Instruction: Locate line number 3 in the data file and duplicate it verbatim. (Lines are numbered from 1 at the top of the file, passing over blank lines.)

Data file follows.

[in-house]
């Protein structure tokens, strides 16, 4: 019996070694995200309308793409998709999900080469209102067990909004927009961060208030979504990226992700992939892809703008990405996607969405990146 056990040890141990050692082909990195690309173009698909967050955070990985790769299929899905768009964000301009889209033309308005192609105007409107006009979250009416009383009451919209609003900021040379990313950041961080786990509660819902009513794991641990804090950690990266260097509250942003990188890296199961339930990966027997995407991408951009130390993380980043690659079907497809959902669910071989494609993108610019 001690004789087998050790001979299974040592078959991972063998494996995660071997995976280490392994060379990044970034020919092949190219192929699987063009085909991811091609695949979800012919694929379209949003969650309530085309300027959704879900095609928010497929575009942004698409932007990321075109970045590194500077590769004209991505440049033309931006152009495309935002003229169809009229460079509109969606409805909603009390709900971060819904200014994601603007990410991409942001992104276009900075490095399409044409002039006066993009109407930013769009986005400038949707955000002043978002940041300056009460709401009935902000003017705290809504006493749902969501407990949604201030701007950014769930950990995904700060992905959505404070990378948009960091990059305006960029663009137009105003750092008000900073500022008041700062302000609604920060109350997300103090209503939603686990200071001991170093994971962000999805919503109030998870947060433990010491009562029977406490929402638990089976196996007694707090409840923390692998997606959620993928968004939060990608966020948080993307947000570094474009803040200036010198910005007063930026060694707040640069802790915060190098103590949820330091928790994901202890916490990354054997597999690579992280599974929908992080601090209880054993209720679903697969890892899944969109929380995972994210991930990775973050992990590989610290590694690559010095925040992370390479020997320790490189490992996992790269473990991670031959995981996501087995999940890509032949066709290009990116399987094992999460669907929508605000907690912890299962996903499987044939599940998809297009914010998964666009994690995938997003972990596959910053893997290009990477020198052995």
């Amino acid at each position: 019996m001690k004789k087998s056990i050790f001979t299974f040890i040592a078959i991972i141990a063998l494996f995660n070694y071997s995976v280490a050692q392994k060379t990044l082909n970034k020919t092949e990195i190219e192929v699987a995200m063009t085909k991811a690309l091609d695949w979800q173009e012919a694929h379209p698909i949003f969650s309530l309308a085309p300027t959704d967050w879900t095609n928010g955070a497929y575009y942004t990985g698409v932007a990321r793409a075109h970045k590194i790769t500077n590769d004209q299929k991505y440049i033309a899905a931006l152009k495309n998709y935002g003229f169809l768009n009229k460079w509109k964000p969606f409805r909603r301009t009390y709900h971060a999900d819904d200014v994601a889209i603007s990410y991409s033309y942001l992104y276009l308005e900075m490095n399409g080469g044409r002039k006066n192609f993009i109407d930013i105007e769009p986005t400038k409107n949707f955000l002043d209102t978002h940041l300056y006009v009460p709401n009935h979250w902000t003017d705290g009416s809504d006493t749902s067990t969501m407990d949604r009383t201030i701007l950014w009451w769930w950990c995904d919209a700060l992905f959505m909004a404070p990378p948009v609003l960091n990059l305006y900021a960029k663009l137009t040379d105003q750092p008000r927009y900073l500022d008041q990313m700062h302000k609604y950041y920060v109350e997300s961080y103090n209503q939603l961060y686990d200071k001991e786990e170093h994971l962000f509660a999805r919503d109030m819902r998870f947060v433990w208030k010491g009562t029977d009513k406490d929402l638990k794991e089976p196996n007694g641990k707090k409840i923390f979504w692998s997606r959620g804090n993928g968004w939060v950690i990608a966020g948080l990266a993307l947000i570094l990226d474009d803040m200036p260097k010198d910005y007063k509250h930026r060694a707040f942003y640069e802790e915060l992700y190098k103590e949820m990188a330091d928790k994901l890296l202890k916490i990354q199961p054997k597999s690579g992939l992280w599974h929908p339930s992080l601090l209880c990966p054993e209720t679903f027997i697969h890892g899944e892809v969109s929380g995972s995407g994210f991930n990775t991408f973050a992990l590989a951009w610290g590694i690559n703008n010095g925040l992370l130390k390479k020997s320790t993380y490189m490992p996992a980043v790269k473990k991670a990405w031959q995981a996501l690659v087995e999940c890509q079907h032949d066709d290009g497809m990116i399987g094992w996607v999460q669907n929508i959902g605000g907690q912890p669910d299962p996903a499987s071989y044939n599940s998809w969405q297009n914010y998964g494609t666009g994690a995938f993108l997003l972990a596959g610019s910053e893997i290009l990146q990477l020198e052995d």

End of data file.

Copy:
């Amino acid at each position: 019996m001690k004789k087998s056990i050790f001979t299974f040890i040592a078959i991972i141990a063998l494996f995660n070694y071997s995976v280490a050692q392994k060379t990044l082909n970034k020919t092949e990195i190219e192929v699987a995200m063009t085909k991811a690309l091609d695949w979800q173009e012919a694929h379209p698909i949003f969650s309530l309308a085309p300027t959704d967050w879900t095609n928010g955070a497929y575009y942004t990985g698409v932007a990321r793409a075109h970045k590194i790769t500077n590769d004209q299929k991505y440049i033309a899905a931006l152009k495309n998709y935002g003229f169809l768009n009229k460079w509109k964000p969606f409805r909603r301009t009390y709900h971060a999900d819904d200014v994601a889209i603007s990410y991409s033309y942001l992104y276009l308005e900075m490095n399409g080469g044409r002039k006066n192609f993009i109407d930013i105007e769009p986005t400038k409107n949707f955000l002043d209102t978002h940041l300056y006009v009460p709401n009935h979250w902000t003017d705290g009416s809504d006493t749902s067990t969501m407990d949604r009383t201030i701007l950014w009451w769930w950990c995904d919209a700060l992905f959505m909004a404070p990378p948009v609003l960091n990059l305006y900021a960029k663009l137009t040379d105003q750092p008000r927009y900073l500022d008041q990313m700062h302000k609604y950041y920060v109350e997300s961080y103090n209503q939603l961060y686990d200071k001991e786990e170093h994971l962000f509660a999805r919503d109030m819902r998870f947060v433990w208030k010491g009562t029977d009513k406490d929402l638990k794991e089976p196996n007694g641990k707090k409840i923390f979504w692998s997606r959620g804090n993928g968004w939060v950690i990608a966020g948080l990266a993307l947000i570094l990226d474009d803040m200036p260097k010198d910005y007063k509250h930026r060694a707040f942003y640069e802790e915060l992700y190098k103590e949820m990188a330091d928790k994901l890296l202890k916490i990354q199961p054997k597999s690579g992939l992280w599974h929908p339930s992080l601090l209880c990966p054993e209720t679903f027997i697969h890892g899944e892809v969109s929380g995972s995407g994210f991930n990775t991408f973050a992990l590989a951009w610290g590694i690559n703008n010095g925040l992370l130390k390479k020997s320790t993380y490189m490992p996992a980043v790269k473990k991670a990405w031959q995981a996501l690659v087995e999940c890509q079907h032949d066709d290009g497809m990116i399987g094992w996607v999460q669907n929508i959902g605000g907690q912890p669910d299962p996903a499987s071989y044939n599940s998809w969405q297009n914010y998964g494609t666009g994690a995938f993108l997003l972990a596959g610019s910053e893997i290009l990146q990477l020198e052995d």